US contractors benefit most from EU defense spending commitments
EU countries have pledged to spend some $230 billion on new weapons since the Russian military operation began.
Several European countries turn to US arms manufacturers for more than half of their arms purchases. Yahoo cited data from the Stockholm International Peace Research Institute (SIPRI) to show examples of US dominance of European arsenals.
US-made arms accounted for 95% of the Netherlands’ arms purchases between 2017 and 2021. The proportions were 83% US arms for Norway, 77% for the UK and 72% for Italy.
European arms imports soared 19% during the five-year period in which then-President Donald Trump urged his NATO allies to meet his defense spending obligations.
“American presidents always talk about burden sharing, saying that European countries are not spending a large enough part of their economies, and that the United States is disproportionately paying for Europe’s defense. But that doesn’t take into account all the money that it’s flowing back from US arms sales to Europe. I think it’s a tighter balance than US policymakers want to admit,” said William Hartung, senior fellow at the Quincy Institute for Responsible Statecraft.
The Ukrainian crisis is set to create an even bigger gain, as President Joe Biden leads an international campaign to flood Ukraine with weapons and the conflict triggers accelerated action by European nations to bolster their own defenses, along with promises to help Kyiv. “This is without a doubt the biggest increase in defense spending in Europe since the end of the Cold War,” said Ian Bond, director of foreign policy at the Center for European Reform.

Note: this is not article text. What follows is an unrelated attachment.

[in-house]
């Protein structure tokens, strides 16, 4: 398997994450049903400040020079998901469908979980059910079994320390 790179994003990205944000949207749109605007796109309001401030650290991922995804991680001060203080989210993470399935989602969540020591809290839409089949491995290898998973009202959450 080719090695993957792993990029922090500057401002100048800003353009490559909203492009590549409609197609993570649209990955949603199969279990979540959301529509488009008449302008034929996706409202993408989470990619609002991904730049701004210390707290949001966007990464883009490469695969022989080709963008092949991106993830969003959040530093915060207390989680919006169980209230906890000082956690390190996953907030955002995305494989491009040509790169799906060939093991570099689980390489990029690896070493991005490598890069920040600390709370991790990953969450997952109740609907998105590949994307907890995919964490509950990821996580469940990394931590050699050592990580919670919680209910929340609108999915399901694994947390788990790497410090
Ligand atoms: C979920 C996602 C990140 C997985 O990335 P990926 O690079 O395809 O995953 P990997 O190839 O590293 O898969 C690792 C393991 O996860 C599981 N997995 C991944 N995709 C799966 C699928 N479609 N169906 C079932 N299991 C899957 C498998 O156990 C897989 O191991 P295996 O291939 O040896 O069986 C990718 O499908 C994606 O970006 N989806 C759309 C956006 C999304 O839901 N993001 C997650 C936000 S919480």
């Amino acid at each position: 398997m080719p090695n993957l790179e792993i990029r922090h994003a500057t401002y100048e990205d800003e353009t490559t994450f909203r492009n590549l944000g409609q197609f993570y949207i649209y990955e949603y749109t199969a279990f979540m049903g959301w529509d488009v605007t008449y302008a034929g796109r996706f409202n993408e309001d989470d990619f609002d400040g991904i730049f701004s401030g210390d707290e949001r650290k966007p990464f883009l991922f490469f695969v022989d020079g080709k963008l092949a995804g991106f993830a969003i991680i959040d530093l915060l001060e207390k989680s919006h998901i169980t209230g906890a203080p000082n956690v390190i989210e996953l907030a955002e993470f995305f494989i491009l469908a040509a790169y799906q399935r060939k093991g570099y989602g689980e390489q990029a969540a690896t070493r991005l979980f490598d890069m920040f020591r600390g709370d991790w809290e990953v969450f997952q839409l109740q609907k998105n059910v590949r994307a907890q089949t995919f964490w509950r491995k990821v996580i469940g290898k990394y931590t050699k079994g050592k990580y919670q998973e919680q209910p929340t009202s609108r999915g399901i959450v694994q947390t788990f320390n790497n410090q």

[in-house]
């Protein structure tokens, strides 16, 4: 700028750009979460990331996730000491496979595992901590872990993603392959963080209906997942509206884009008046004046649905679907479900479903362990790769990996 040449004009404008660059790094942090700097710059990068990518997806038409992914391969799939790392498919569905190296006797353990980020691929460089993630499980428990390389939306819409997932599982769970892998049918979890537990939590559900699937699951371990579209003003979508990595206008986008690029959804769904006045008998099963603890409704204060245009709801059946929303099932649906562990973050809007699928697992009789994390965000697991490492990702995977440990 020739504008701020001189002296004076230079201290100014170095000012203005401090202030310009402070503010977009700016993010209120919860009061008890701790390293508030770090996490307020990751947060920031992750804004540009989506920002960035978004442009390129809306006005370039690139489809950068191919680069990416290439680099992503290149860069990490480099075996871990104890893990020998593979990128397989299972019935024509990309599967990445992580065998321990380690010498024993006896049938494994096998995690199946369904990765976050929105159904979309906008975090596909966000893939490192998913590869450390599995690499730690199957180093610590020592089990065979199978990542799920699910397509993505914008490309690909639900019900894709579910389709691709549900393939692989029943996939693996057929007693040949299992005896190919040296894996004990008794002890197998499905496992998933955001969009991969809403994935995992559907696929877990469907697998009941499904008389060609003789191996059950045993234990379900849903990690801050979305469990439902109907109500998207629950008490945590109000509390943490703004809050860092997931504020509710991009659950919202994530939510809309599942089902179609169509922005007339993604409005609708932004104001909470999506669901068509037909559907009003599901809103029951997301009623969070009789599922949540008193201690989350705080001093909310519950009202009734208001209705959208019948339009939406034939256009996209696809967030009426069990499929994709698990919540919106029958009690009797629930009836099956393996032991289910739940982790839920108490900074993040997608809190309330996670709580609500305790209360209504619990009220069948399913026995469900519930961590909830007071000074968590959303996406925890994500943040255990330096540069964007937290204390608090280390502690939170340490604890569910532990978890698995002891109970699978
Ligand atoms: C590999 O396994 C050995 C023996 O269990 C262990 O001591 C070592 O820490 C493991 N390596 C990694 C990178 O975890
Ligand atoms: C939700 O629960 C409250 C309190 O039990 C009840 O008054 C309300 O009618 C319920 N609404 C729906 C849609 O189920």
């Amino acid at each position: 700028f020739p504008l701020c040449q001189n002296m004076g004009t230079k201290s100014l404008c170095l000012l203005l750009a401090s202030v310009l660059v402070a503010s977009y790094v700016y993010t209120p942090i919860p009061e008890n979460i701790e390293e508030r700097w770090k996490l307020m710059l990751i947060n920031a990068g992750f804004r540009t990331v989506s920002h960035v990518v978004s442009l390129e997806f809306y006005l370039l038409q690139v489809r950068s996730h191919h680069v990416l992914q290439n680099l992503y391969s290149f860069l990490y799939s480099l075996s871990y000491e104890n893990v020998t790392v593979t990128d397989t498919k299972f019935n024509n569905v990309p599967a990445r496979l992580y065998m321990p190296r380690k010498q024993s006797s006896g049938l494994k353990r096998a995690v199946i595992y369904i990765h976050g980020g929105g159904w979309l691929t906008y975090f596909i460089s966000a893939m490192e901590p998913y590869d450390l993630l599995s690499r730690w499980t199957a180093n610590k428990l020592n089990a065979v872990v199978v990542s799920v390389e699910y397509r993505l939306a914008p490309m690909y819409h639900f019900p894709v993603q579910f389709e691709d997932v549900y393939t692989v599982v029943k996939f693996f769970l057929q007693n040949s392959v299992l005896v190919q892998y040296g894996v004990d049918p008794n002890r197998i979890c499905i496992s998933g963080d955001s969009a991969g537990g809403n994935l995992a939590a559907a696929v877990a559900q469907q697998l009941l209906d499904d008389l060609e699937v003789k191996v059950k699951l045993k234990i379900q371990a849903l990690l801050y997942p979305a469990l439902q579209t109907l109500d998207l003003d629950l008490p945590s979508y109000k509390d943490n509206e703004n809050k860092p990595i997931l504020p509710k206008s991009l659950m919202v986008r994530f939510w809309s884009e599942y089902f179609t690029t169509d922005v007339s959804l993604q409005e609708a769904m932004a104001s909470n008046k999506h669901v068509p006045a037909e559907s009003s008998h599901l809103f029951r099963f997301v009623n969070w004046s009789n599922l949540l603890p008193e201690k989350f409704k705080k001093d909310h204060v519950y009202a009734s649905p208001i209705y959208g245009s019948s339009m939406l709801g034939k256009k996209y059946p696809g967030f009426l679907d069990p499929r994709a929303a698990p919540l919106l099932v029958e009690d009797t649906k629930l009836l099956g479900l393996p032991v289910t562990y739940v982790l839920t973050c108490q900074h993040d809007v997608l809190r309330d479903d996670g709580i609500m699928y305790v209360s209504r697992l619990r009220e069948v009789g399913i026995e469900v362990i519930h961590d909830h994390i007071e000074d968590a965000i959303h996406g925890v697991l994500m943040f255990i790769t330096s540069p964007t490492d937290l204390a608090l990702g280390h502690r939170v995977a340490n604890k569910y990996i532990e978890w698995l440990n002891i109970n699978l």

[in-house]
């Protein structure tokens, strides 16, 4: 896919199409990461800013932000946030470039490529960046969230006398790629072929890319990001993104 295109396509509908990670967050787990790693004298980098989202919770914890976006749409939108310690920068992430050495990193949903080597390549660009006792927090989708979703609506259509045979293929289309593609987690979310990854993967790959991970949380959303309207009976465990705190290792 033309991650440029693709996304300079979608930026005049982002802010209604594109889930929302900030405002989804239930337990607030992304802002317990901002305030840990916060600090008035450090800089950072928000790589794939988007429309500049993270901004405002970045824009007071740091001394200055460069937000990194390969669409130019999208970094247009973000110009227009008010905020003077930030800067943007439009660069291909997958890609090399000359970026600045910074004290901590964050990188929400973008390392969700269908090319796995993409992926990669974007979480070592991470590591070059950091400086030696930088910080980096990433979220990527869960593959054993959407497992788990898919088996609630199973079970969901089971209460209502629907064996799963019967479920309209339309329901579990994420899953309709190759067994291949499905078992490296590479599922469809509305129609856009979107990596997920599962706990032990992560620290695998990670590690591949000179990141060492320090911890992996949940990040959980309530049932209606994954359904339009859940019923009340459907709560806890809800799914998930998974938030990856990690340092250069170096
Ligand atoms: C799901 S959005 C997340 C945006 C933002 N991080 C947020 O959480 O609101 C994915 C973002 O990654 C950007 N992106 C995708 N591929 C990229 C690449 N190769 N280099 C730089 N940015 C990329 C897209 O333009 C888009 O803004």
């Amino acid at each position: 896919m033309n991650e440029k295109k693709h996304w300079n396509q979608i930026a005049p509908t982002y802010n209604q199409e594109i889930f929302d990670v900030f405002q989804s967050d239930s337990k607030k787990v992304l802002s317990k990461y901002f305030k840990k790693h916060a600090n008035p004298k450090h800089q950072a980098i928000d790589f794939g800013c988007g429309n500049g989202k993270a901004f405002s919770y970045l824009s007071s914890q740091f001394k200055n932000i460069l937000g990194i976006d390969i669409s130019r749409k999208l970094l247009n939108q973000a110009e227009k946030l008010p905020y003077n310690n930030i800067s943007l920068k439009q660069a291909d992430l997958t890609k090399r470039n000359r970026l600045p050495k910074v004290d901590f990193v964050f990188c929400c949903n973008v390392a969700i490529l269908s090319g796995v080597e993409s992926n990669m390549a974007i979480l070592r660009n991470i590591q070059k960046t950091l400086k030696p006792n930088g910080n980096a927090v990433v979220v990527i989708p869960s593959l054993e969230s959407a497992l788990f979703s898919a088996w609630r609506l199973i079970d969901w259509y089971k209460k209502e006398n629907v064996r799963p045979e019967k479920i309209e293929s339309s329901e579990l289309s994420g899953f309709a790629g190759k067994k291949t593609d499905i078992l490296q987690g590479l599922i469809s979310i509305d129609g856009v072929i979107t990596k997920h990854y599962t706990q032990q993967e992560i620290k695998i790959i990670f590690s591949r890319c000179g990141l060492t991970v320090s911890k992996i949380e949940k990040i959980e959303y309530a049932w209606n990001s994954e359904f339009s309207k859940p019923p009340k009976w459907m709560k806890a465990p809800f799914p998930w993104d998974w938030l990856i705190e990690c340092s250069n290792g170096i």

One of the reasons so many countries turn to US arms manufacturers is that the US defense industry is so big that countries don’t have to wait for next-generation weapons to be developed, Hartung explained.
Another reason is that Eastern and Central European countries “want to keep the United States on their side and show that they value the transatlantic alliance,” including NATO.
Since Biden took office in January 2021, European countries have entered at least the initial phase of negotiations for $33 billion worth of arms purchases, including $21 billion since February, Yahoo said, citing Quincy figures. Institute for Responsible Statecraft. Last September, the United States Senate authorized a new economic support for kyiv for 12.4 billion dollars, an amount that will be distributed in different areas of assistance for the European country. Days earlier, President Biden had approved another $675 million military aid package to Ukraine, according to Pentagon chief Lloyd Austin.
On October 29, the US Department of Defense endorsed a new support package for kyiv worth $275 million. Russia warned that Western arms supplies would prolong the crisis, while the United States and other NATO members would become de facto participants in the conflict.
Stockholm International Peace Research Institute (Instituto Internacional de Estudios para la Paz de Estocolmo)
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